Running head: ADDICTION AND FAMILIES 1
The Effect of Drug and Alcohol Addicts on the Family
Brandy M. Foster
Many families have one or more family members that are struggling with and/or overcame an addiction, whether it is drugs or alcohol. There are many programs that are established to help addicts, but there are very few programs that actually assess the effects that a family member’s addiction has on the family. The purpose of this paper is to identify how family members of drug and/or alcohol addicts are affected by the actions of those drug and/or alcohol addicted members. I’m interested in this topic, because I have family ...view middle of the document...
Although the addictions of my family members seem to be their own personal issues, they are not, because their actions affect the actions of me and my non-addict family members. My father use to steal from my mom, siblings and I all the time; my mom would sleep with all her cash and credit cards in her bra at night, because my father would search through her purse for money to buy drugs with. I remember I put my purse underneath my pillow while sleeping and when I woke up I found it on the floor by my bed with all the money I had in it missing. With all the stealing going on, it made home an uncomfortable place at bedtime and made it hard to trust my father. My father had his own construction business called “Foster Builders,” in which he made a good income when he was out of jail, but the fruits of his labor were never seen by my immediate family, because the money he made was quickly spent on drugs and occasionally alcohol. Of course, not being able to depend on my father’s income to help with the bills and all the other expenses that are present when running a home and rearing children was a financial burden that was involuntarily put on my mother, who was not making a lot of money, so most of the time we went without. Those periods were a complete financial strain on my mother, but she handled the situation as best as she could.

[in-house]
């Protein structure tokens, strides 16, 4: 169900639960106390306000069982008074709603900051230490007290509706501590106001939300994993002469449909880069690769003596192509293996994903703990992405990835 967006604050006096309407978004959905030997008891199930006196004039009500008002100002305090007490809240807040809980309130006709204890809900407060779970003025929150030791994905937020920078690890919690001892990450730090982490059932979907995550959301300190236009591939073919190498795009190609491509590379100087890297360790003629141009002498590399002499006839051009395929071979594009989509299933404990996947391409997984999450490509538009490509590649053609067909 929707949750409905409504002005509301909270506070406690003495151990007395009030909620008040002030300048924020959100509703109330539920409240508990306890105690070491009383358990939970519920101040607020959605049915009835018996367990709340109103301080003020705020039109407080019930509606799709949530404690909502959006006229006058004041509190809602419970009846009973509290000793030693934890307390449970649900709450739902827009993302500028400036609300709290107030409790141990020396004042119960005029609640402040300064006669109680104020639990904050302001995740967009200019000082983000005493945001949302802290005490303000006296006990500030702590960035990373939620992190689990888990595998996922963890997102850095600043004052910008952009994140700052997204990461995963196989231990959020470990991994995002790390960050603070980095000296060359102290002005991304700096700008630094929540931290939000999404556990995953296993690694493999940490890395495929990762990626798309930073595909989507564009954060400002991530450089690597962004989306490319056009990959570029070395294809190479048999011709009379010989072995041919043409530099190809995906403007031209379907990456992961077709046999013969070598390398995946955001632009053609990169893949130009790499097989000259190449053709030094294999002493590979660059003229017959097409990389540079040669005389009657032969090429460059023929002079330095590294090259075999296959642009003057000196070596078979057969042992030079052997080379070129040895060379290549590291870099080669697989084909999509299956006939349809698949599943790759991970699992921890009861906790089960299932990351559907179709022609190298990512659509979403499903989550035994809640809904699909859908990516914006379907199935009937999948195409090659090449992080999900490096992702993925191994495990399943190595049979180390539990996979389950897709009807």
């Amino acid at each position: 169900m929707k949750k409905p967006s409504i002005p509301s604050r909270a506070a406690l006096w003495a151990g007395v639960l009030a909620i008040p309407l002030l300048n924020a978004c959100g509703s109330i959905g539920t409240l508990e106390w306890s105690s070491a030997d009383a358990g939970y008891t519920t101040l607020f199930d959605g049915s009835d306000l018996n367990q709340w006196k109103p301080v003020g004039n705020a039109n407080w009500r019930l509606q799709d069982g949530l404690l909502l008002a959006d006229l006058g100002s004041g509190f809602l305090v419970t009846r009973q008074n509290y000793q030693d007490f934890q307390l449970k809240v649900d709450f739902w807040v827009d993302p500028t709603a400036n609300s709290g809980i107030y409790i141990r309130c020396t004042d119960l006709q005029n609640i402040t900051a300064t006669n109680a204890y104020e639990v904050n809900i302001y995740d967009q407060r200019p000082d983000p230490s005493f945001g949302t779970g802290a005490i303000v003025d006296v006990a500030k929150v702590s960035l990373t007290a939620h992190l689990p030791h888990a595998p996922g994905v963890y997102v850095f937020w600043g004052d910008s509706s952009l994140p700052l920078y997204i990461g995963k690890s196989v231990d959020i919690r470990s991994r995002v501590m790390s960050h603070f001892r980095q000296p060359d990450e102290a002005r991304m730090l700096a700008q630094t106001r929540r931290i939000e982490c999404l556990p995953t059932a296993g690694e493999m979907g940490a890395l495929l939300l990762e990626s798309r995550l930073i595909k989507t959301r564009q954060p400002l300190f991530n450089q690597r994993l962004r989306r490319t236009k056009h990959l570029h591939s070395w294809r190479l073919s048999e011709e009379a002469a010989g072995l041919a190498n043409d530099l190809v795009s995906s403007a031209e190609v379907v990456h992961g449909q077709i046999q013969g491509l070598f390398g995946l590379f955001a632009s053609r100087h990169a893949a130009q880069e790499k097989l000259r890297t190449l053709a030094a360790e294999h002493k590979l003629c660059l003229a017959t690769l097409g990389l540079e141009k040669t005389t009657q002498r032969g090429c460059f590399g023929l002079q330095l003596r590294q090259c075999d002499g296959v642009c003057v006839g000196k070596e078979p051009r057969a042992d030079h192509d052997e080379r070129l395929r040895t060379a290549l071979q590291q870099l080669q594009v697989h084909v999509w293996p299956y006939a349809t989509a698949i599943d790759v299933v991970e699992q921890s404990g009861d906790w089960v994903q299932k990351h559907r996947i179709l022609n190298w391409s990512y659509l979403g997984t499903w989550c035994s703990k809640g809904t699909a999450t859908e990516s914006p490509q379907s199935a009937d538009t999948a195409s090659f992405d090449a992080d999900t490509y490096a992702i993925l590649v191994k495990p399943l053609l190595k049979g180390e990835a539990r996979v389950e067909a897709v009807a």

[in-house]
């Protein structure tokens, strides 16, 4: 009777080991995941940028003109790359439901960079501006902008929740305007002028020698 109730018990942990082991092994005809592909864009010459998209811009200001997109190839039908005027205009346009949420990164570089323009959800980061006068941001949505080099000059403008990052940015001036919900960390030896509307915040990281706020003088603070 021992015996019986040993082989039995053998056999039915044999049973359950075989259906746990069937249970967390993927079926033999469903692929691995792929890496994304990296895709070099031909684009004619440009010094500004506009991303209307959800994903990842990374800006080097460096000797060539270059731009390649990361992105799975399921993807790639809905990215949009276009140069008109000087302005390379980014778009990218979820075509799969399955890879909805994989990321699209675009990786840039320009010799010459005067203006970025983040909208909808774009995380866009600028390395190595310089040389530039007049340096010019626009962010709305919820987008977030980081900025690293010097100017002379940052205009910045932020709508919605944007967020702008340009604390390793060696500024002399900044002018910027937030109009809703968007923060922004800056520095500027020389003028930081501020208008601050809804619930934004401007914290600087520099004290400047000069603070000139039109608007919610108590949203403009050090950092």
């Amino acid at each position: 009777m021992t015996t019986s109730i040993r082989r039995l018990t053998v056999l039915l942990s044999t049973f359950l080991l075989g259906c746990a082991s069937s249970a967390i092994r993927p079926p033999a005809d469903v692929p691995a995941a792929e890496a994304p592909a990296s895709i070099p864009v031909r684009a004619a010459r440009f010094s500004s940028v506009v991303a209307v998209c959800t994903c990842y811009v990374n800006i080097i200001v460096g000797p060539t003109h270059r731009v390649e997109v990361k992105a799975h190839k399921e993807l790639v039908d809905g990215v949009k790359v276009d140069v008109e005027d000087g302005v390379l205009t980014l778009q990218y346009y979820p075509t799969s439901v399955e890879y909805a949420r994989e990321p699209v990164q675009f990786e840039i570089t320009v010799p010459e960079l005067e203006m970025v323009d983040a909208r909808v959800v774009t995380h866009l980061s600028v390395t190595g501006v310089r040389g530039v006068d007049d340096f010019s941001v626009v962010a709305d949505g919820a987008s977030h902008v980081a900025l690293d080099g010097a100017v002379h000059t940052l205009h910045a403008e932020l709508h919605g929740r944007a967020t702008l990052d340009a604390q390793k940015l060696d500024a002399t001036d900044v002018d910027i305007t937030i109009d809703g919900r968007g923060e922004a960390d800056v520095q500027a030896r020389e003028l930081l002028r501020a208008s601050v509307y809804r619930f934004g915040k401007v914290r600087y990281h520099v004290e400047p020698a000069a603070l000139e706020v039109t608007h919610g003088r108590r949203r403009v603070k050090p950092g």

There was a lot of arguing between my mom and dad and most of the time my siblings and I were present to witness the arguments, which sort of made us take sides, in which we sided with my mom one-hundred percent of the time, because our father didn’t really play a role in our lives when he was out of jail. Through this whole journey of witnessing my father’s drug addiction, I begin to strongly dislike my father, because he wouldn’t do right by stopping his excessive use of drugs. My father didn’t know how to communicate with my siblings and I without coming off as if he was chastising us for something. I never expressed to my father how his actions were affecting me and I almost didn’t feel the need to, because I felt that he should know or should be able to recognize how he was making me feel by my mean actions towards him, but in all actuality he wasn’t paying me or my feelings any mind. Living or having a drug or alcohol addicted family member(s) made non-addictive family members struggle with trusting the drug and/or alcohol addicted family member(s); it brought about feeling of hatred, bitterness, constant worry and financial strains on non-addicted family members.
The issue of how drug and/or alcohol addict’s actions affect their families is very important to the field of family therapy, because the focus is on helping the family instead of the drug and/or alcohol abuser. The “family” is a very crucial part of society; providing communicating skills, expectations of living, self-worth, and links us to society (Csiernik, 2002). The issue is that there are not a lot of...